Sunbeds and skin safety

Melanoma Focus believes the public should be better informed about the dangers sunbeds present. We aim to bust some of the dangerous myths surrounding the perceived ‘benefits’ of sunbed usage.

Did you know that since 2009 the commercial use of sunbeds in Brazil has been banned, and since 2015 they have been banned in Australia? Both of these decisions were made by leaders to protect the health of their countries citizens. There has been ongoing petitions for the same ban to be enforced in, but yet we have seen little change.

Over the last decade, melanoma skin cancer incidence rates have increased by around a third (32%) in the UK. Source: CRUK

How do sunbeds increase your risk of getting melanoma?

Sunbeds emit ultraviolet (UV) radiation, which lead to genetic defects and mutations which can cause skin cancer.

Damage from UV exposure increases your risk of skin cancer over time. Your body may repair some of this DNA damage, however, the unrepaired damage and mutations may build up over time increasing your risk of skin cancer and melanoma.

Is it certain that sunbeds are bad for you?

There is evidence that sunbeds increase the risk of melanoma. They are dangerous because:

  • Many sunbeds give out greater doses of UV rays than the midday tropical sun
  • Researchers have assessed the cancer risk from sunbeds as twice that of an equivalent period spent out in the tropical sun
  • You cannot always see the damage UV rays cause and the symptoms of skin damage can take up to 20 years to appear
  • Many sunbeds are faulty, emitting UV at levels higher than British and EU standards
  • It is estimated that in the UK about 100 people die each year from melanomas that are due to sunbed use

Who is at risk?

Anyone who uses a sunbed is at risk of damaging their skin in the long run. The risk increases with skin type, so if you are fair, prone to burning or have many moles, your risk is likely to be higher.

The incidence is related to age, however, in contrast to most cancer types, melanoma also occurs relatively frequently at younger ages and there is a large increase in incidence (7-8 fold) in the 15-24 year age group.

In the 15-44 year age group melanoma is the second most common cancer in males and the third most common cancer in females.

Skin cancers were the most commonly diagnosed cancers in females aged 15-24 in the UK from 2016-18. Source: CRUK

Did you know that across the UK it is now illegal for anyone under 18 to use a sunbed?

Find out more details about the Government’s Sunbeds (Regulation) Act 2010.

Can using a sunbed before a holiday help prevent sunburn?

No. There is a myth that using sunbeds before going on holiday will help prep your skin ready for the powerful sun abroad and therefore protect our bodies from sunburn.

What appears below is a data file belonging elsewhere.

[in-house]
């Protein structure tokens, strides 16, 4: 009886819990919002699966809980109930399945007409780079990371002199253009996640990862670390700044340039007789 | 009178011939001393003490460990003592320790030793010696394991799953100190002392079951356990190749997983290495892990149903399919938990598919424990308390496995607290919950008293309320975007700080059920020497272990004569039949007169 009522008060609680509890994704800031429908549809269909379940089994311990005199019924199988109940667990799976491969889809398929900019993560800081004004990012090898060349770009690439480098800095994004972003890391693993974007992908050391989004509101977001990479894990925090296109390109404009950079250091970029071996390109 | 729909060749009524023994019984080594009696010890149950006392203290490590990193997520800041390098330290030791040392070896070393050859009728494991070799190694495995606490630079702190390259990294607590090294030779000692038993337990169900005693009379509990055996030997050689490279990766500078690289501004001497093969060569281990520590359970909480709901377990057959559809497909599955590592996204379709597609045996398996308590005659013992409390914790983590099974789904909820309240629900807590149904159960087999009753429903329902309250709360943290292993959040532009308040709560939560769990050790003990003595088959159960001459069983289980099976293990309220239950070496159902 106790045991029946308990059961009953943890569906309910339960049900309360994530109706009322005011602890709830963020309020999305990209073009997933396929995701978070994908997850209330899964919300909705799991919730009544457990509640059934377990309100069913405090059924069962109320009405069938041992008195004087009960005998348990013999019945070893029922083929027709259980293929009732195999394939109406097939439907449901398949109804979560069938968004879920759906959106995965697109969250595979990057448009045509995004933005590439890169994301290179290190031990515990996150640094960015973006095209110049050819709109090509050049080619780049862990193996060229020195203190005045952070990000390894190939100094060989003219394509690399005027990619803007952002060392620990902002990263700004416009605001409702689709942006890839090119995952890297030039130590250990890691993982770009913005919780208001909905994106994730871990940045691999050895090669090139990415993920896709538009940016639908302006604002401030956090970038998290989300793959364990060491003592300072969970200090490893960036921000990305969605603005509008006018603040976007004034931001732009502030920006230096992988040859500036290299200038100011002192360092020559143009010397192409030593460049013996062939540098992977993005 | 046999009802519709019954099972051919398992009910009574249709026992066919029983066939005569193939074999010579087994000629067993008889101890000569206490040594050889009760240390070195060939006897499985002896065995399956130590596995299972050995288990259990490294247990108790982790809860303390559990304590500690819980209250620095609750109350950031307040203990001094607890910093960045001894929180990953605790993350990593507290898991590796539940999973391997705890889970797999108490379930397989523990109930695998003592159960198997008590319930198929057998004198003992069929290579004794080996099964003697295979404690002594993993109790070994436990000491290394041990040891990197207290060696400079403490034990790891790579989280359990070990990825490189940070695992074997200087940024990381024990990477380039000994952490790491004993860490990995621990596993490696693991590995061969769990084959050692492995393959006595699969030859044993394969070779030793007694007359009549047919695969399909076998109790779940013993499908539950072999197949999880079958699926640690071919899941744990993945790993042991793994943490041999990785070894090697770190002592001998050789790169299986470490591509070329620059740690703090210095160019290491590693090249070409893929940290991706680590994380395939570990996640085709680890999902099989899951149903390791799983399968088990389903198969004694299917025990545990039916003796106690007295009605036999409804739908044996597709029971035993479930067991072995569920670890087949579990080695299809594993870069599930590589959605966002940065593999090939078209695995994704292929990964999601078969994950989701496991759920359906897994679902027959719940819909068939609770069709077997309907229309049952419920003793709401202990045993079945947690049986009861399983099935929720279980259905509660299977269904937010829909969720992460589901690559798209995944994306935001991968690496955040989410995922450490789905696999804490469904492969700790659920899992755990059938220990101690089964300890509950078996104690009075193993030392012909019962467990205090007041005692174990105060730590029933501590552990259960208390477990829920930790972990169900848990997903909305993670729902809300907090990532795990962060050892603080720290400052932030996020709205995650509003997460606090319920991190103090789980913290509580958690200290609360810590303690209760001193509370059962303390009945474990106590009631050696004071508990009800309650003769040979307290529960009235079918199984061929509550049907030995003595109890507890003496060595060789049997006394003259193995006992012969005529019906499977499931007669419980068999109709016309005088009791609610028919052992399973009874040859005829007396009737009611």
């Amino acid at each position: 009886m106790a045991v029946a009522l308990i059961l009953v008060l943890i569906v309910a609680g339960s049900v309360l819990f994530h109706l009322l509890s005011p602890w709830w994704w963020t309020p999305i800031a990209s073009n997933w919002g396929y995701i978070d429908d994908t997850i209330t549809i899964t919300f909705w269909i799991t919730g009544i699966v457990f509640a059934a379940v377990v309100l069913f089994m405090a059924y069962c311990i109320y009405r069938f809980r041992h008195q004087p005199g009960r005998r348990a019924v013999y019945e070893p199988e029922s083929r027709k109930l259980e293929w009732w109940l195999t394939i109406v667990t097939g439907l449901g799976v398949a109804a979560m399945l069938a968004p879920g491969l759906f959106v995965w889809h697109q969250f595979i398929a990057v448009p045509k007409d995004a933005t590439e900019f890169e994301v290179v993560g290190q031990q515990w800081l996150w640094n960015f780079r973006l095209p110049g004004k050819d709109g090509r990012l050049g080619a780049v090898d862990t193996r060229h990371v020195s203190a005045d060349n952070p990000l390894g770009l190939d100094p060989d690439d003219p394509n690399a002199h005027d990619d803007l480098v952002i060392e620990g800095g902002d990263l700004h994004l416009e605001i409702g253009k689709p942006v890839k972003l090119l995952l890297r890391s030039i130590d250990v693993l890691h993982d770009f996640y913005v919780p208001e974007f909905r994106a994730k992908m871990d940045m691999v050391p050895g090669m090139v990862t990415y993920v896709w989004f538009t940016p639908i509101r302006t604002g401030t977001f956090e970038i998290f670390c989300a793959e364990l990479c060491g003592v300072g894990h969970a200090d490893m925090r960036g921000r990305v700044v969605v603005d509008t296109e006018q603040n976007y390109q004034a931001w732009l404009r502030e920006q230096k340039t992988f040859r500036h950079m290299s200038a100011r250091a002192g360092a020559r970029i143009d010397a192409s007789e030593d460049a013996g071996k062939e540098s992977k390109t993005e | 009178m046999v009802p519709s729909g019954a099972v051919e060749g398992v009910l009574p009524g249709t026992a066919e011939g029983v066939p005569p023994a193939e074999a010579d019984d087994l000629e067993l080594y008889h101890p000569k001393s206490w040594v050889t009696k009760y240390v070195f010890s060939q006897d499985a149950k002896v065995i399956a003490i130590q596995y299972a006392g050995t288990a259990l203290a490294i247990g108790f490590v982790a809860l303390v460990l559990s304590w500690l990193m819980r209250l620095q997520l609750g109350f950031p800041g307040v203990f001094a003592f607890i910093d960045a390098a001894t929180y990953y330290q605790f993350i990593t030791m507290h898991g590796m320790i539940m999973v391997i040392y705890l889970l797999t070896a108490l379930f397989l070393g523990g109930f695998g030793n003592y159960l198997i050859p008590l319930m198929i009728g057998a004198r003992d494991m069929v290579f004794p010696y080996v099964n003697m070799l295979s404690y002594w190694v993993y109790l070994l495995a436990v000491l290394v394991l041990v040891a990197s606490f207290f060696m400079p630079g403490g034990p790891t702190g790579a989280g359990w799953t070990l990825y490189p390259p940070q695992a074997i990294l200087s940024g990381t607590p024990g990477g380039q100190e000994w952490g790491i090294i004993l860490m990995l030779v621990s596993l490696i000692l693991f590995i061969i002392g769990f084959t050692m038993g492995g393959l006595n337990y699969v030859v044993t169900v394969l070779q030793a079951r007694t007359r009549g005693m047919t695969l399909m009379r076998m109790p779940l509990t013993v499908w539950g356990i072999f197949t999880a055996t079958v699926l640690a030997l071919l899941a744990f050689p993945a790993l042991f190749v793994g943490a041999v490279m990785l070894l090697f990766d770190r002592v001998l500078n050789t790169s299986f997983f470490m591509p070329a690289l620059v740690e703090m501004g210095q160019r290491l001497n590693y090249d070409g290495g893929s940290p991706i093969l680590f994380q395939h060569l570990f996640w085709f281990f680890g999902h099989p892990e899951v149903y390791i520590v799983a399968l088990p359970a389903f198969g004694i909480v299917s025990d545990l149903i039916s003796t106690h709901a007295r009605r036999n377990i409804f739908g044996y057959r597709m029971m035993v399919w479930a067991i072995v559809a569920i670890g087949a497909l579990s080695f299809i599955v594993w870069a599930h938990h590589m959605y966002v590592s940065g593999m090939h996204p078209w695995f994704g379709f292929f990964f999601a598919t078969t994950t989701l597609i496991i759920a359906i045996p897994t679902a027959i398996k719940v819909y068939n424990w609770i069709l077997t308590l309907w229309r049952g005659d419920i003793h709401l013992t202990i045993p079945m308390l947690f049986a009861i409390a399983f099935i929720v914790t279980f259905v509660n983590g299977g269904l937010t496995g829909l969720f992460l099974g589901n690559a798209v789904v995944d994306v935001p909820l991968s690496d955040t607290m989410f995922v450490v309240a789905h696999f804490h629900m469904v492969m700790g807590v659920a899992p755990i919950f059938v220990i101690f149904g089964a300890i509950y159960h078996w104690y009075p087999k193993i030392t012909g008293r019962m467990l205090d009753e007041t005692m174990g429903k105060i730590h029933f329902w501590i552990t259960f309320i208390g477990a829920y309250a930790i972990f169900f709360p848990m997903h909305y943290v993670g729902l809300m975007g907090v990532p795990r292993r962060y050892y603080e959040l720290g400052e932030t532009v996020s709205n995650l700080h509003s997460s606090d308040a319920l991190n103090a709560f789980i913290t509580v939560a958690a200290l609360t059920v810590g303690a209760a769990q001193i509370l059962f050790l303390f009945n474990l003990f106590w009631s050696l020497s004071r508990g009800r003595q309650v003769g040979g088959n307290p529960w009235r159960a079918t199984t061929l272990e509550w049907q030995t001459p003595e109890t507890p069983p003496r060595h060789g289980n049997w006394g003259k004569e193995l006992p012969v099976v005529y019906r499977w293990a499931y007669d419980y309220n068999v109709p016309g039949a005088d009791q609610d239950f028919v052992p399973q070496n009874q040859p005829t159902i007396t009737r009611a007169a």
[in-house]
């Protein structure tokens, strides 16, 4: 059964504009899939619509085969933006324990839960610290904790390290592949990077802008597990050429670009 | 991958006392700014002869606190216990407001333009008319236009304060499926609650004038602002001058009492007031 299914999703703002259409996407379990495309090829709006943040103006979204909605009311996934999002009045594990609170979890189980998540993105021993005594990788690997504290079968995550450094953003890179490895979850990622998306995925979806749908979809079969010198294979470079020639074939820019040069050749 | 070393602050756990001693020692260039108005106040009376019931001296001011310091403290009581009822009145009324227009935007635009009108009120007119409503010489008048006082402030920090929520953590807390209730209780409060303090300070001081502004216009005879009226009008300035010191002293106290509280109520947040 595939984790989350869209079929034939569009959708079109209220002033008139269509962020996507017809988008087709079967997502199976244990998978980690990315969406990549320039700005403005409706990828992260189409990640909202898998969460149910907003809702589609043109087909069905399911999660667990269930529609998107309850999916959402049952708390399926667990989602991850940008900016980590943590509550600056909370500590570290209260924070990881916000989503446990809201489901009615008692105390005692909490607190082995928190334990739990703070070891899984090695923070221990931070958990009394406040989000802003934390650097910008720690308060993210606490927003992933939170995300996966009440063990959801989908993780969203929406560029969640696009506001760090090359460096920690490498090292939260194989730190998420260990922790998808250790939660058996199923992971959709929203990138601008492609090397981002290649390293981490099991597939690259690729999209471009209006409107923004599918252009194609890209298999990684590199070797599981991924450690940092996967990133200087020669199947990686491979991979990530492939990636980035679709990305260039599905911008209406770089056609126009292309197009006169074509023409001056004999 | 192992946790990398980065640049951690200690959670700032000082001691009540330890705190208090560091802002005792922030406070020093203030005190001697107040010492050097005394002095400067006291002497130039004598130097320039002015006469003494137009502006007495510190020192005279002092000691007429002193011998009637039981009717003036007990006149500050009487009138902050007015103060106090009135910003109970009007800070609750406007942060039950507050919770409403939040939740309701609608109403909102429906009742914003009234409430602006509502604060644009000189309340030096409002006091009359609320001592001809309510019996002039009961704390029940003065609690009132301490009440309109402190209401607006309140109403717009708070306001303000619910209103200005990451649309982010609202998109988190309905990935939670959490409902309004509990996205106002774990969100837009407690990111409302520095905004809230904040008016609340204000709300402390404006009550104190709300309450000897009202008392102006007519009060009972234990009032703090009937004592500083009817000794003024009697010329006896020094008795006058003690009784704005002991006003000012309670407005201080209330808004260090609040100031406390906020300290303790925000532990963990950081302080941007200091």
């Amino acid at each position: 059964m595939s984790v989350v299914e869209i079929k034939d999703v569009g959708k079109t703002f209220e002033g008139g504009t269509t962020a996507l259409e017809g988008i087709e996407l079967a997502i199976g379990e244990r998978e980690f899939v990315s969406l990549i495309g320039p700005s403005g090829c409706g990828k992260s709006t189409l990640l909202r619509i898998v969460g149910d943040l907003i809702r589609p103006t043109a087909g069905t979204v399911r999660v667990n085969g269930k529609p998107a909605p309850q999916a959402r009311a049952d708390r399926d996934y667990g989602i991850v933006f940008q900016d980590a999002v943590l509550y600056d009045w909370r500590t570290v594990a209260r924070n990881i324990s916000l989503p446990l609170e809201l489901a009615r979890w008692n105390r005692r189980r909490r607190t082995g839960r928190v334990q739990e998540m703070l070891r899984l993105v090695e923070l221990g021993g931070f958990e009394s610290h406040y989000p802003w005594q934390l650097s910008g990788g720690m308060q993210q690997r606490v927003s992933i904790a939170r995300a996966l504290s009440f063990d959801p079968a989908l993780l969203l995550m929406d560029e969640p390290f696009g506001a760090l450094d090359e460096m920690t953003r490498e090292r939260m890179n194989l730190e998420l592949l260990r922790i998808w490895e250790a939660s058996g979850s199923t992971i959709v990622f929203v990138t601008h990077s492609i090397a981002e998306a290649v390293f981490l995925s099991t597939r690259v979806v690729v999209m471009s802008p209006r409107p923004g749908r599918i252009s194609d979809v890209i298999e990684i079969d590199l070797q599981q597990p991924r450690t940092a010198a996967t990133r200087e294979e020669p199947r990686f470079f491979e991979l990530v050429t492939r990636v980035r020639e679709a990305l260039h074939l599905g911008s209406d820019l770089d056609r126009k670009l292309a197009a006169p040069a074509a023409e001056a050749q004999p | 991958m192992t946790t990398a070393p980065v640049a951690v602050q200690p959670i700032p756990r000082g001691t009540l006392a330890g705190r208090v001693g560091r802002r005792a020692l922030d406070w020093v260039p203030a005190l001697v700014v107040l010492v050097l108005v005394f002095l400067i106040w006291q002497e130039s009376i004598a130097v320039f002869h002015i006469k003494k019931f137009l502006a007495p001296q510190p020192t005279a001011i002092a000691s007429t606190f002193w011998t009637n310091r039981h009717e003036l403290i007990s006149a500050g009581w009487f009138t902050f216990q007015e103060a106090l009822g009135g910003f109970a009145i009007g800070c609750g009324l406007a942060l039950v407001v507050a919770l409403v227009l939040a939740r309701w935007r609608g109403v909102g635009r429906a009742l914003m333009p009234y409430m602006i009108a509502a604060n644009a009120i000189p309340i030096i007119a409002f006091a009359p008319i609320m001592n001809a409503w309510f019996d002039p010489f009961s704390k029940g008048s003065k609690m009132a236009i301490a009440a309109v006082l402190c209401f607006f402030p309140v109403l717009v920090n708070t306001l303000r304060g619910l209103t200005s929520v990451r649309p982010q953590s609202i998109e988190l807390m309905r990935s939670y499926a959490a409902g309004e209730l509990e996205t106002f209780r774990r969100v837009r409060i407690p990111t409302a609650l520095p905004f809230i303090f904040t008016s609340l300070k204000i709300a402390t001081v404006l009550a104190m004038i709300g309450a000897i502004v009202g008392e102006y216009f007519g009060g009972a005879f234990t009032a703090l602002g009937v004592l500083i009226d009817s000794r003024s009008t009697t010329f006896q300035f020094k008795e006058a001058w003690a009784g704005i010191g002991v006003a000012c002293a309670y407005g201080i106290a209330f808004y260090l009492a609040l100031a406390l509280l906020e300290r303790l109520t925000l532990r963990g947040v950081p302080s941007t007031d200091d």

This is untrue. Using a sunbed will NOT prevent your body from sunburn, but you can find many practical and SAFE ways here that you can protect your skin when enjoying the sun both at home and away.

86% of melanoma cases are preventable

Are sunbeds safer than sun-bathing?

No, and there is no such thing as a ‘safe tan’ when it comes to UV radiation.

The tan that your body gains from using a sunbed is a reaction from the damage caused in the skin cells from too much UV radiation exposure. The UV rays emitted by the sun and sunbeds are equally as dangerous to your skin.

If you really desire to have a tan, then the only safe way to do this is by getting a spray tan or using a self-tanning product. Unlike sunbeds these options do not cause long- lasting damage to the DNA in your skin cells, instead they just sit on the layer of your skin.

Remember having a spray tan or using fake tan does NOT protect your skin from the UV emitted by the sun.

Did you know that 86% of melanoma cases are preventable?

Do I need to use a sunbed to gain Vitamin D?

No, any Vitamin D you get from a sunbed is outweighed by the damage and harm caused to your skin.

There are many different foods that are a great source of vitamin D, such as red meats, salmon, sardines, and egg yolks.
During our colder seasons like Autumn and winter, you may also want to try taking a vitamin D supplement.

Throughout our warmer months of the year your body will naturally gain vitamin D through small and safe amounts of time in sunlight.

Find out more about Vitamin D.

Melanotan

Melanotan is an artificial hormone that has not been tested for quality or safety and is not approved for human use.  It works by stimulating melanocytes (pigment producing cells) to produce more melanin which darkens the skin. It is either injected into the skin or inhaled up the nose. Melanotan mimics a natural hormone causing varied side-effects such as nausea and vomiting, muscle and kidney problems and there are concerns about increased risk of melanomas. Furthermore, it has been found by a BBC report (2022) that the products contain multiple impurities and we don’t know what further problems this can cause.

Melanotan is being promoted by social media influencers to achieve an accelerated tan. The illegal artificial hormone is illegal to sell in the UK.